Ad placement is everything

Daily Mirror, June 13, 2008

Daily Mirror, June 13, 2008

This page from London’s Daily Mirror from last year is getting passed around online as of late. A fellow editor spotted it on LiveJournal. It’s also on Reddit, which pointed directly to an image on Joey deVilla’s blog. Here’s his blog post from June, where the image originates.

The layout of the article here looks funny to me, but that’s because I work for a broadsheet instead of a tabloid. It also shows the problem when editorial and advertising put together parts of a page without seeing what the other is doing until after edition.

7 thoughts on “Ad placement is everything

  1. DAVE ID

    LOL :D Could only have been worse had been an had for wife-beater shirts.

    But I’d like to point out that In May, 2007, researchers with the Centers for Disease Control reported on rates of self-reported violence among intimate partners using data from a 2001 study. Women reported committing one-sided attacks more than twice as often as men (70% versus 29%). (http://pn.psychiatryonline.org/cgi/content/full/42/15/31-a) Sadly that’s rarely reported on. Granted men’s attacks on women are often more injurious but still.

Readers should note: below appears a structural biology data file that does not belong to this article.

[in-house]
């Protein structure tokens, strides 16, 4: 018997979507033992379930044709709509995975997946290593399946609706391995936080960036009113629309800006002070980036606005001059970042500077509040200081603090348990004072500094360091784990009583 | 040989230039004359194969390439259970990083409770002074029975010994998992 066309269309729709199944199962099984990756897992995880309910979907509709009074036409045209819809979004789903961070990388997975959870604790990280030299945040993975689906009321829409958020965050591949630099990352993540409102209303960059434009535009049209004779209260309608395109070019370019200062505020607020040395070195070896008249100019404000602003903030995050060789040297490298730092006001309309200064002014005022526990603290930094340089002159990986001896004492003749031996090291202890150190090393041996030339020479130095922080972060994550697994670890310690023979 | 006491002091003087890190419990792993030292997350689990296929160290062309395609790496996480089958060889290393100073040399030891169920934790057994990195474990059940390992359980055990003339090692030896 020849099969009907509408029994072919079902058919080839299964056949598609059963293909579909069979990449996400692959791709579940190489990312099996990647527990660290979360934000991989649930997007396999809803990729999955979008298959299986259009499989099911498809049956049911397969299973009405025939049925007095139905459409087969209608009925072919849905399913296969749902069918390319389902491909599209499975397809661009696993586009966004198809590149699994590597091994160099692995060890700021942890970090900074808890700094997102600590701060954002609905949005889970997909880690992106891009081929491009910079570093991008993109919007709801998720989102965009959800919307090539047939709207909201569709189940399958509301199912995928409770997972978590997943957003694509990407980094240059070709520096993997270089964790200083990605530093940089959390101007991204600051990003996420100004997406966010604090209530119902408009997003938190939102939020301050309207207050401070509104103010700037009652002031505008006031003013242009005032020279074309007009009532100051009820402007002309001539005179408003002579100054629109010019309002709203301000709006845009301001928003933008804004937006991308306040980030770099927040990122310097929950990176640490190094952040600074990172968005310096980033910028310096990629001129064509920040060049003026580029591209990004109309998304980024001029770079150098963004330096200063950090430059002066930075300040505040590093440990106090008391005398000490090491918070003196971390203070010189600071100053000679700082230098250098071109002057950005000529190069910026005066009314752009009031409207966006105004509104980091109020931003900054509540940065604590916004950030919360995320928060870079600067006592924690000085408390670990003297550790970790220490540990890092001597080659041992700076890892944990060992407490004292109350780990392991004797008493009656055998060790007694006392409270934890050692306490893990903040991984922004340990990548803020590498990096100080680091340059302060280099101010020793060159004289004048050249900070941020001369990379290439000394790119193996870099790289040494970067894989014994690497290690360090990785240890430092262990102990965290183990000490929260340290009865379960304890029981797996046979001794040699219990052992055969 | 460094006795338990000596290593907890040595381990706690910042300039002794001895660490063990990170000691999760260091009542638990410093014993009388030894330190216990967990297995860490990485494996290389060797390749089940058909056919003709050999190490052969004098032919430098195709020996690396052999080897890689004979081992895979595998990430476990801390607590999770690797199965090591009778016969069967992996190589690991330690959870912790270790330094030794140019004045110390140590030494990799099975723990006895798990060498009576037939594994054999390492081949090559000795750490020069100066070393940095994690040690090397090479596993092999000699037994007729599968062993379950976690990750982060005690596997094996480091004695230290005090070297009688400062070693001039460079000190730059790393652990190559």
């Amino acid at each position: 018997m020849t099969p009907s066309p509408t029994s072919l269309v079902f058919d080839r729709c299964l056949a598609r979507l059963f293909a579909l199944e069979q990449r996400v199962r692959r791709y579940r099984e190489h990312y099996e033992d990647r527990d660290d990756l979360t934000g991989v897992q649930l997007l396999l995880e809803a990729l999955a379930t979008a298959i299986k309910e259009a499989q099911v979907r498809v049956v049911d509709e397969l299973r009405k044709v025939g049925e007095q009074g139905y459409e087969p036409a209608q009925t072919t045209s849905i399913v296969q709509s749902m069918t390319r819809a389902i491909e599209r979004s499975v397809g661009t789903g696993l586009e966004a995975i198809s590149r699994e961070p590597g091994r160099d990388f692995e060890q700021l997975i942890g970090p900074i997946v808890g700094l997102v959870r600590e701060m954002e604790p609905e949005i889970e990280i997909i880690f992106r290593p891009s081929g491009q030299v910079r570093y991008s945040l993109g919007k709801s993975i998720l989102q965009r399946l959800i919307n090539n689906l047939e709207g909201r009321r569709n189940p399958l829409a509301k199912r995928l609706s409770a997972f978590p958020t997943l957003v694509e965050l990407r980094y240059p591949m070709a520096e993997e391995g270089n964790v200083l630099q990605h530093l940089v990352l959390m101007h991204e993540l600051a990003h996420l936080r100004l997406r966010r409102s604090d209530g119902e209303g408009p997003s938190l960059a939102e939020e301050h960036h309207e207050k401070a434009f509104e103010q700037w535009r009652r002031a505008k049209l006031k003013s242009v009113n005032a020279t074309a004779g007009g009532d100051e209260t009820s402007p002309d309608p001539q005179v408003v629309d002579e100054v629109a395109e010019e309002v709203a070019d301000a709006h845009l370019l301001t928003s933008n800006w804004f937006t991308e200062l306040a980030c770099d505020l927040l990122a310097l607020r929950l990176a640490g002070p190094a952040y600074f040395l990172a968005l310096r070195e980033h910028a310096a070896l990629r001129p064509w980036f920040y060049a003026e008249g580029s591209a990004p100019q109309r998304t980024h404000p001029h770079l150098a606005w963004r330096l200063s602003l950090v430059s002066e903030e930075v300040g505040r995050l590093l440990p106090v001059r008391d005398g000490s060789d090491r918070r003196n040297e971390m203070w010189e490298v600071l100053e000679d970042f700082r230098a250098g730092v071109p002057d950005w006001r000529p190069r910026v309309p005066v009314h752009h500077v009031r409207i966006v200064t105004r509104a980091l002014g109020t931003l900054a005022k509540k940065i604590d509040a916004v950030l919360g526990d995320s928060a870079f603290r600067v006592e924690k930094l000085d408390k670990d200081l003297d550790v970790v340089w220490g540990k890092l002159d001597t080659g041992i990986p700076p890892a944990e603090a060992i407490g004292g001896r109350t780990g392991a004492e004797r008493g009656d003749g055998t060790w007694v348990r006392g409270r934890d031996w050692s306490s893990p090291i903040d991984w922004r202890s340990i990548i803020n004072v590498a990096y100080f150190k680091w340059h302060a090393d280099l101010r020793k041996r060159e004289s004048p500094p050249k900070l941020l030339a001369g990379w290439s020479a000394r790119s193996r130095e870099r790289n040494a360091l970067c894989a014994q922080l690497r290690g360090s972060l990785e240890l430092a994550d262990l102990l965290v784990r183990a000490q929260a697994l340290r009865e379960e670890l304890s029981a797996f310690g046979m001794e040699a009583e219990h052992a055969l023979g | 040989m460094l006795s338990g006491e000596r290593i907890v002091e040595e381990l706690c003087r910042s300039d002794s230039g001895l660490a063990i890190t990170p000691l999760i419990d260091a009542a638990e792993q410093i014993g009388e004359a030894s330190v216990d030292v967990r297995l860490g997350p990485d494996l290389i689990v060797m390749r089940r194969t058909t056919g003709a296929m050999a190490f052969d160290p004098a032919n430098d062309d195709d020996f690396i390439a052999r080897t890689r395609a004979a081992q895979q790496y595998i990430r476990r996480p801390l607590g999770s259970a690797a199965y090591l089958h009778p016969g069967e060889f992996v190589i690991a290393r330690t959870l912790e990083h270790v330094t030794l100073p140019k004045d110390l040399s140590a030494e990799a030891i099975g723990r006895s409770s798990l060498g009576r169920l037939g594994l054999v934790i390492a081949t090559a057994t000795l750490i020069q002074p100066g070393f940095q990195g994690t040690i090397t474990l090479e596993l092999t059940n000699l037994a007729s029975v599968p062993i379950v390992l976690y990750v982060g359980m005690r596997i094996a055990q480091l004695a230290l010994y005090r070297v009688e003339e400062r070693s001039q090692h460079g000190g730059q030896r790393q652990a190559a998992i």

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  2. Jean Naimard

    It is even funnier because, unlike with online ads which scan the page upon which they appear to select “proper” ads on it (you can breathe now), there is no artificial silicon intelligence to blame for the misstep, only good old natural human stupidity…

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  3. DAVE ID

    Dude, when people buy ad-space in a paper they buy a specific page AND areas. And the lower-right corner of a paper is the most expensive because it’s the first place the eyes look. They start from the lower-right and then pan to the upper-left corner before the reader begins scanning article titles, making the upper-left corner another expensive ad-space. The paper doesn’t decide to just squeeze an add in there arbitrarily.

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  4. Mr. Robertson

    I’m not too familiar with the process of designing a newspaper, but I would expect that someone would look everything over before it’s sent to the presses?

    Reply
    1. Fagstein Post author

      Usually editorial and advertising are managed separately. The only people who see both together are the prepress people who combine the two and the press workers who put the plates on the presses. They concern themselves with technical aspects of the page, not whether the two might look awkward together.

      It’s a design flaw of the system which is designed to protect editorial from advertising and vice-versa.

      Reply

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